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Prehospital factors associated with an acute life-threatening condition in non-traumatic chest pain patients - A systematic review
Jönköping University, School of Health and Welfare, HHJ, Dep. of Nursing Science. Department of Ambulance and Prehospital Care, Region Halland, Sweden.
The Pre-hospital Research Centre of Western Sweden, Prehospen, University College of Borås, Borås, Sweden.
Jönköping University, School of Health and Welfare, HHJ, Dep. of Nursing Science. Jönköping University, School of Health and Welfare, HHJ. ARN-J (Aging Research Network - Jönköping).
Department of Medicine, Region Halland, Sweden.
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2016 (English)In: International Journal of Cardiology, ISSN 0167-5273, E-ISSN 1874-1754, Vol. 219, 373-379 p.Article in journal (Refereed) PublishedText
Abstract [en]

Background: Chest pain is a common symptom among patients contacting the emergency medical services (EMS). Risk stratification of these patients is warranted before arrival in hospital, regarding likelihood of an acute life-threatening condition (LTC).

Aim: To identify factors associated with an increased risk of acute LTC among patients who call the EMS due to non-traumatic chest pain.

Methods: Several databases were searched for relevant articles. Identified articles were quality-assessed using the Scottish Intercollegiate Guidelines Network checklists. Extracted data was analysed using a semi-quantitative synthesis evaluating the level of evidence of each identified factor.

Results: In total, 10 of 1245 identified studies were included. These studies provided strong evidence for an increased risk of an acute LTC with increasing age, male gender, elevated heart rate, low systolic blood pressure and ST elevation or ST depression on a 12-lead ECG. The level of evidence regarding the history of myocardial infarction, angina pectoris or presence of a Q wave or a Left Bundle Branch Block on the ECG was moderate. The evidence was inconclusive regarding dyspnoea, cold sweat/paleness, nausea/vomiting, history of chronic heart failure, smoking, Right Bundle Branch Block or T-inversions on the ECG.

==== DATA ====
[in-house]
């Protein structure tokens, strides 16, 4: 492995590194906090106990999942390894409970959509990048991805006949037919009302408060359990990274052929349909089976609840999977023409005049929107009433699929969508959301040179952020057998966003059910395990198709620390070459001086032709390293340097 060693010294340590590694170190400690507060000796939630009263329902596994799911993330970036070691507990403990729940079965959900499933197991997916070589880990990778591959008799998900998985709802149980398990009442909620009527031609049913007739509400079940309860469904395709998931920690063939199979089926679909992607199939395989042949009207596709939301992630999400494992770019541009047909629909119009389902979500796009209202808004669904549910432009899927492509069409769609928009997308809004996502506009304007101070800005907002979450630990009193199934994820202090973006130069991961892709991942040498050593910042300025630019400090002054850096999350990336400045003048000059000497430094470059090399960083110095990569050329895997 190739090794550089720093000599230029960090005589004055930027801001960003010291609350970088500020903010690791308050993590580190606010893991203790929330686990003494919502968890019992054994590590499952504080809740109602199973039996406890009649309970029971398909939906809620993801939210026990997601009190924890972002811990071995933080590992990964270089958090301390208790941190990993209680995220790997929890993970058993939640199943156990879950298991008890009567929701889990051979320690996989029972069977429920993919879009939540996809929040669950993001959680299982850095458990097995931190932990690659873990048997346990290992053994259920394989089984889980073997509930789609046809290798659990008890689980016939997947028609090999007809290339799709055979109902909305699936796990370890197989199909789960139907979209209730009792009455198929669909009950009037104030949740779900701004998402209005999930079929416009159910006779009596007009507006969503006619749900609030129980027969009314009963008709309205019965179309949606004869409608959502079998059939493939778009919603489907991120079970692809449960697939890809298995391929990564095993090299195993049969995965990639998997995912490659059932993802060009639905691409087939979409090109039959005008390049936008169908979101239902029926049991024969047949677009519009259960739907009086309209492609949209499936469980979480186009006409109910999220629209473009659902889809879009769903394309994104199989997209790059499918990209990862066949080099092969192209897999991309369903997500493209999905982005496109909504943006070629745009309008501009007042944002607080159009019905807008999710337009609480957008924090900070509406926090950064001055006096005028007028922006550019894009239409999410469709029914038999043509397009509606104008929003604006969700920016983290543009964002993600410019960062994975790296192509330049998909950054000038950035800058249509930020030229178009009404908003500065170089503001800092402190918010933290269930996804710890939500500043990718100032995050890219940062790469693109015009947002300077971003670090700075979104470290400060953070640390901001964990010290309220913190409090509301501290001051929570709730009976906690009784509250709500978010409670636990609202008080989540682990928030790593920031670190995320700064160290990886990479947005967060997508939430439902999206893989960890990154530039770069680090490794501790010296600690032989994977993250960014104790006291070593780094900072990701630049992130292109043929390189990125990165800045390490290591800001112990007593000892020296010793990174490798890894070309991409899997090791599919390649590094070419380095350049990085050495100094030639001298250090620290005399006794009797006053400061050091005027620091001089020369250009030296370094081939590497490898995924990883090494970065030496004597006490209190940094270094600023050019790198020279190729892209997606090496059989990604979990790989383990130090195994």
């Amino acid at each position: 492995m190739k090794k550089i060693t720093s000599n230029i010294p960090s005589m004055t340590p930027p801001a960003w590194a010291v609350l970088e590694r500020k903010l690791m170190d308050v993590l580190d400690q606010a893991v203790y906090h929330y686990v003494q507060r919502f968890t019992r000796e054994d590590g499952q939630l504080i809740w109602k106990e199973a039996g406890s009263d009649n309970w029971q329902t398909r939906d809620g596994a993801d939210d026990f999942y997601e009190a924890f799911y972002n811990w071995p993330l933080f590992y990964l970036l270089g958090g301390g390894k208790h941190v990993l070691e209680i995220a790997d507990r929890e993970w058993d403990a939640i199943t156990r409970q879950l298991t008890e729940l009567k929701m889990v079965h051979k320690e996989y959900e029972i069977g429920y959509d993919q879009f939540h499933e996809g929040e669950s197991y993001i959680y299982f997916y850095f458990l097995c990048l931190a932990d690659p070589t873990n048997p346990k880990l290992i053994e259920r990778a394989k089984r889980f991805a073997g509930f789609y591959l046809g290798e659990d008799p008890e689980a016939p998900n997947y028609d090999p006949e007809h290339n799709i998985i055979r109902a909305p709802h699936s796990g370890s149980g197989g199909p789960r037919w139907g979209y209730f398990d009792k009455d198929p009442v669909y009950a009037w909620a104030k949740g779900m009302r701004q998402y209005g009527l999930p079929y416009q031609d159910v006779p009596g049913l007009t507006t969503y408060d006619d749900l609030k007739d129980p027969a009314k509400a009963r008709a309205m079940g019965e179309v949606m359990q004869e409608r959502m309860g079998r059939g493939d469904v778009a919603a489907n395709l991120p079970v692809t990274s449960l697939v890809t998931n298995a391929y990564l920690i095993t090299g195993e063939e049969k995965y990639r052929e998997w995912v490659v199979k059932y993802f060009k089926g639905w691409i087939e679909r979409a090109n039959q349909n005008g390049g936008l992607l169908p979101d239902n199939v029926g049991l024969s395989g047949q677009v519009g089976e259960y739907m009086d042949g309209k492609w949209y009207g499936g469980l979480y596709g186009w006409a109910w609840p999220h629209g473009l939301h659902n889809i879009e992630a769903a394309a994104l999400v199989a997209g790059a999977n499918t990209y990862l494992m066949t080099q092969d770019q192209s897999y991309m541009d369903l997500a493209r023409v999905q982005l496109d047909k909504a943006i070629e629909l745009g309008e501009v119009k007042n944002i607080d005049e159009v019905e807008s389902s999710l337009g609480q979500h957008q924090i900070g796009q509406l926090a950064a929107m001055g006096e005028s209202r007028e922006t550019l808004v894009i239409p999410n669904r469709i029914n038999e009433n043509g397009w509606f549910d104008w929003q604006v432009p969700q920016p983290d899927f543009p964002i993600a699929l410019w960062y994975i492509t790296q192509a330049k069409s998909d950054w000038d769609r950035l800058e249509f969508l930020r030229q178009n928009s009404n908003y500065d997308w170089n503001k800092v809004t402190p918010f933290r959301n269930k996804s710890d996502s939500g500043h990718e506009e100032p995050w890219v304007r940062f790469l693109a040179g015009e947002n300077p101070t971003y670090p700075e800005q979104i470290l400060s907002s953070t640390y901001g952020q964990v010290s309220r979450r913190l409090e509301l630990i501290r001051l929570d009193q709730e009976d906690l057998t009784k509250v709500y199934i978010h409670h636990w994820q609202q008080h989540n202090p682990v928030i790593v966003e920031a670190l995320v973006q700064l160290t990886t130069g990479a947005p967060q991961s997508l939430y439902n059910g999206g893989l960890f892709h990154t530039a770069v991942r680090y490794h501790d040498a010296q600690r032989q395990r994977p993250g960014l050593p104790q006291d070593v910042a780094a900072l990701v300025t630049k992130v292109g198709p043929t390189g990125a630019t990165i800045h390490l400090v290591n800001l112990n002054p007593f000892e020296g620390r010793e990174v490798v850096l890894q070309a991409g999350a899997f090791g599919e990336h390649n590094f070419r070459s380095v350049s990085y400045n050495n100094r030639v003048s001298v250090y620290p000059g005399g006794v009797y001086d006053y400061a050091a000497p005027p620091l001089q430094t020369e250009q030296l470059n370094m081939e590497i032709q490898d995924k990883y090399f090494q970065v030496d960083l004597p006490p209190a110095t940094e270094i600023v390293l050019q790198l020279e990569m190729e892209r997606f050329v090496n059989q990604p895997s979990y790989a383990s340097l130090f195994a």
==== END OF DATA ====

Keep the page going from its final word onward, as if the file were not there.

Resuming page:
Conclusions: Factors reflecting age, gender, myocardial ischemia and a compromised cardiovascular system predicted an increased risk of an acute life-threatening condition in the prehospital setting in cases of acute chest pain. These factors may form the basis for prehospital risk stratification in acute chest pain.

Place, publisher, year, edition, pages
2016. Vol. 219, 373-379 p.
Keyword [en]
Acute coronary syndrome, Chest pain, Emergency medical services, Prehospital, Risk assessment
National Category
Cardiac and Cardiovascular Systems
URN: urn:nbn:se:hj:diva-31251DOI: 10.1016/j.ijcard.2016.06.066ISI: 000380817400064PubMedID: 27352210ScopusID: 2-s2.0-84976329676OAI: diva2:952791
Available from: 2016-08-15 Created: 2016-08-15 Last updated: 2016-09-14Bibliographically approved

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